Super Smash Bros on a Calculator

Move over, BlockDude! There’s a new calculator game in town. [Hayleia] and a few other programmers have been hard at work on a clone of Super Smash Bros for graphing calculators that is sure to keep you busy in your next calculus class.

The game, called Smash Bros Open, is based on the Nintendo fighting game and is written specifically for monochrome z80 calculators (the TI-83 and TI-84 being the most ubiquitous of these). The game runs in 6 MHz mode with a simple background, or it can run in 15 MHz mode with a more complicated background. The programmers intend for the game to be open source, so that anyone can add anything to the games that they want, with the hopes of making the game true to its namesake.

Anyone who is looking to download a copy of this should know that Smash Bros Open is currently a work-in-progress. Right now both players need to play on the same calculator (with different keys), and Fox is the only playable character. The programmers hope to resolve the two player issue by using a second calculator as a game pad, or by linking the two calculators using Global CalcNet. As for the other characters, those can be added by others based on the existing code which is available on the project’s forum post!

Thanks to [Chris] for the tip.

Nixies and Raspis for a Modern Vintage Calculator

There are a few very rare and very expensive calculators with Nixie tube displays scattered about calculator history, but so far we haven’t seen someone build a truly useful Nixie calculator from scratch. [Scott] did just that. It’s a complete, fully-functional electronic calculator with all the functions you would expect from a standard scientific calculator.

The calculator uses IN-12 Nixies, the standard for anyone wanting to build a clock or other numerical neon discharge display. Each Nixie is controlled by a K155D driver chip, with the driver chip controlled by an I2C IO expander.

The keypad is where this gets interesting; electronics are one thing, but electromechanicals and buttons are a completely new source of headaches. [Scott] ended up using Cherry MX Blue switches, one of the more common switches for mechanical keyboards. By using a standard keyboard switch [Scott] was able to get custom keycaps made for each of the buttons on his calculator.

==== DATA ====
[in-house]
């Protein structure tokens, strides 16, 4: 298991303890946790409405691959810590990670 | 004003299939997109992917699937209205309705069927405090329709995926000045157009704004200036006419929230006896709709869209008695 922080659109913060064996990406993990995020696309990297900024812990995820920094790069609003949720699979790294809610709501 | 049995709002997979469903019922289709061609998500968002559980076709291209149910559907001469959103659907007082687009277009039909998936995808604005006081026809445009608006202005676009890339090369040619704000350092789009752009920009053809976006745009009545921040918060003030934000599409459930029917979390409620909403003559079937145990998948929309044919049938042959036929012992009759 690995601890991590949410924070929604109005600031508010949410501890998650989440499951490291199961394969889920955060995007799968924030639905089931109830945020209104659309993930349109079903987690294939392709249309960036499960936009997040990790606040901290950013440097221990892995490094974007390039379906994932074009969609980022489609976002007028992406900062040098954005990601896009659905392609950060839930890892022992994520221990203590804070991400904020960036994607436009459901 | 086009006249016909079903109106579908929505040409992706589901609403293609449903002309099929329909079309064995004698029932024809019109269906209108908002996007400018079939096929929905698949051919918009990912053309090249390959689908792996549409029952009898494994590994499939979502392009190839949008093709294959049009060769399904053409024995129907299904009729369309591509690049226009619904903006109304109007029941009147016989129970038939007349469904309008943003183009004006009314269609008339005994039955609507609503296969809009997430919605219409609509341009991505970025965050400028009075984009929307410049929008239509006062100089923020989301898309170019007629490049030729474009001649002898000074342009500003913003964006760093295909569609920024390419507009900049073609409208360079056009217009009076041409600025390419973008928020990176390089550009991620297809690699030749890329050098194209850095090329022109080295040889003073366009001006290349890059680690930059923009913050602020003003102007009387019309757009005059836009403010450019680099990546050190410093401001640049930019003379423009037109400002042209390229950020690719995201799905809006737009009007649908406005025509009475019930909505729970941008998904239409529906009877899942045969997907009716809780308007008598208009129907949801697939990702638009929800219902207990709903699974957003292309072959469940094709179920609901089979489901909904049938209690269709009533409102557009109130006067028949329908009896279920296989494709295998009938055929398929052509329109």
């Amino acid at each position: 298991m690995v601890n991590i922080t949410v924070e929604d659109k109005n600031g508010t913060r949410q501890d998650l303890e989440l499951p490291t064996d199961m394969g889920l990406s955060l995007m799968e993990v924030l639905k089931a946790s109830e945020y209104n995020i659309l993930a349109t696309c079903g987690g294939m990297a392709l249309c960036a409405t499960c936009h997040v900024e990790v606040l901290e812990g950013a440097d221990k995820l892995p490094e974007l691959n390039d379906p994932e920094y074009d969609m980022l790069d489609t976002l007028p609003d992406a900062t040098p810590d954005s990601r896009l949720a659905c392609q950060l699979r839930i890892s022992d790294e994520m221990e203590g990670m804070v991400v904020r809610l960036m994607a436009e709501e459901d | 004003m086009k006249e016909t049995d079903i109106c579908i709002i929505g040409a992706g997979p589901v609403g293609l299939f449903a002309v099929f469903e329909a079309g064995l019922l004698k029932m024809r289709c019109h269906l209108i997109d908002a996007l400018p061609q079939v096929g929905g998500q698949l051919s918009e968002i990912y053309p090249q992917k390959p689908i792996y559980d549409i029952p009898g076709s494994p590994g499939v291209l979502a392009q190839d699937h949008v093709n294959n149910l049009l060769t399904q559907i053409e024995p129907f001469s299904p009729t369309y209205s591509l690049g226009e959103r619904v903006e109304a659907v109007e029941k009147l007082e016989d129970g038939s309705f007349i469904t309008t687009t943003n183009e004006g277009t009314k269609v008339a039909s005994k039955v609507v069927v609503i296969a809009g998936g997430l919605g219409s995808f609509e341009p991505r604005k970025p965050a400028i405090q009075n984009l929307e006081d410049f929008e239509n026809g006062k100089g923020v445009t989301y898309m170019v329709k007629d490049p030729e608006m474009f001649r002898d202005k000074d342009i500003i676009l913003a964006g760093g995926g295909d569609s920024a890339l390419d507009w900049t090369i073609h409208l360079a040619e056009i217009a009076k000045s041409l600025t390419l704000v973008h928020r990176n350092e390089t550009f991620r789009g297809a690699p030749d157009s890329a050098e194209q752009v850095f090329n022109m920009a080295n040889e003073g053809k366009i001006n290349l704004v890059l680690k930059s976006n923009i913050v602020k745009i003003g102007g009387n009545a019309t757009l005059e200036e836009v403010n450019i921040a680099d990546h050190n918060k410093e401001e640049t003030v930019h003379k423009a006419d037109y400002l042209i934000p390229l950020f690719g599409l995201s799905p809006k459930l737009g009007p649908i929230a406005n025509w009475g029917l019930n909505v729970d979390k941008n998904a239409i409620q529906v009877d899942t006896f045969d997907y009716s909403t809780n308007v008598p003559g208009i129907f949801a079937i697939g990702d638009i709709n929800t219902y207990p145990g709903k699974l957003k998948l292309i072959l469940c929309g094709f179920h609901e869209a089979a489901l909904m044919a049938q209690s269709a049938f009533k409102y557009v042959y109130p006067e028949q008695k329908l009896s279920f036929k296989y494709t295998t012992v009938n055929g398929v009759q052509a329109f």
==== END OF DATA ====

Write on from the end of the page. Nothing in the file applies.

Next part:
The brains of the calculator is a Raspberry Pi, with the I2C pins going off to listen in on the several IO expanders on the device. A Raspi might be a little overkill, but an Internet-connected calculator does allow [Scott] to send calculations off to WolframAlpha, or even the copy of Mathematica included in every Pi.

[Scott] has put his project up on Kickstarter. Videos below.

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Starting to Wrap Up Maker Faire

It’s almost a week since the NYC Maker Faire, and it’s about time for us to start wrapping up all the posts we’re doing on everything we’ve seen.

DSC_0216[Chris Mitchell], hackaday favorite from Cemetech did what he always does at Maker Faire: brought some stuff he’s doing with TI graphing calculators.

The TI-84 with GPS made a showing, as did the graphing calculator IRC client. By far the coolest looking calculator was the wooden casemod. It’s a TI-82 put into a (what feels and looks like) a maple enclosure. The buttons are painted on, and despite stuffing consumer electronics into a handmade case, it’s still reasonable portable.

DSC_0201There were more Hackaday fans at the faire, but I’m not sure if anyone can beat the guys from Protopalette. Wait. One guy could. Find me in public sometime and I’ll tell you about that.

The Protopalette is a board with a bunch of lights, buttons, switches, sensors, knobs, servos, and buzzers for electronics prototyping. Think of it as a stylized version of the old ‘parts and springs and wire’ radio shack beginner electronic kits.

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Some of the members of the hackerspace with the craziest group narrative, LVL1 in Louisville, made it to the faire. They’re working with GE to create a ‘maker module’ for appliances. It’s called Green Bean, and GE is actually building support for this into some of their fridges, washers, stoves and dishwashers.

There are a few modules already, like a scale that will send out a message when you’re out of milk. It’s an interesting system, and there are already a lot of appliances that support the system.

Pics below.

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Retrotechtacular: The CURTA Mechanical Calculator

The CURTA mechanical calculator literally saved its inventor’s life. [Curt Herzstark] had been working on the calculator in the 1930s until the Nazis forced him to focus on building other tools for the German army. He was taken by the Nazis in 1943 and ended up in Buchenwald concentration camp. There, he told the officers about his plans for the CURTA. They were impressed and interested enough to let him continue work on it so they could present it as a gift to the Führer.

This four-banger pepper mill can also perform square root calculation with some finessing. To add two numbers together, each must be entered on the digit setting sliders and sent to the result counter around the top by moving the crank clockwise for one full rotation. Subtraction is as easy as pulling out the crank until the red indicator appears. The CURTA performs subtraction using nine’s complement arithmetic. Multiplication and division are possible through successive additions and subtractions and use of the powers of ten carriage, which is the top knurled portion.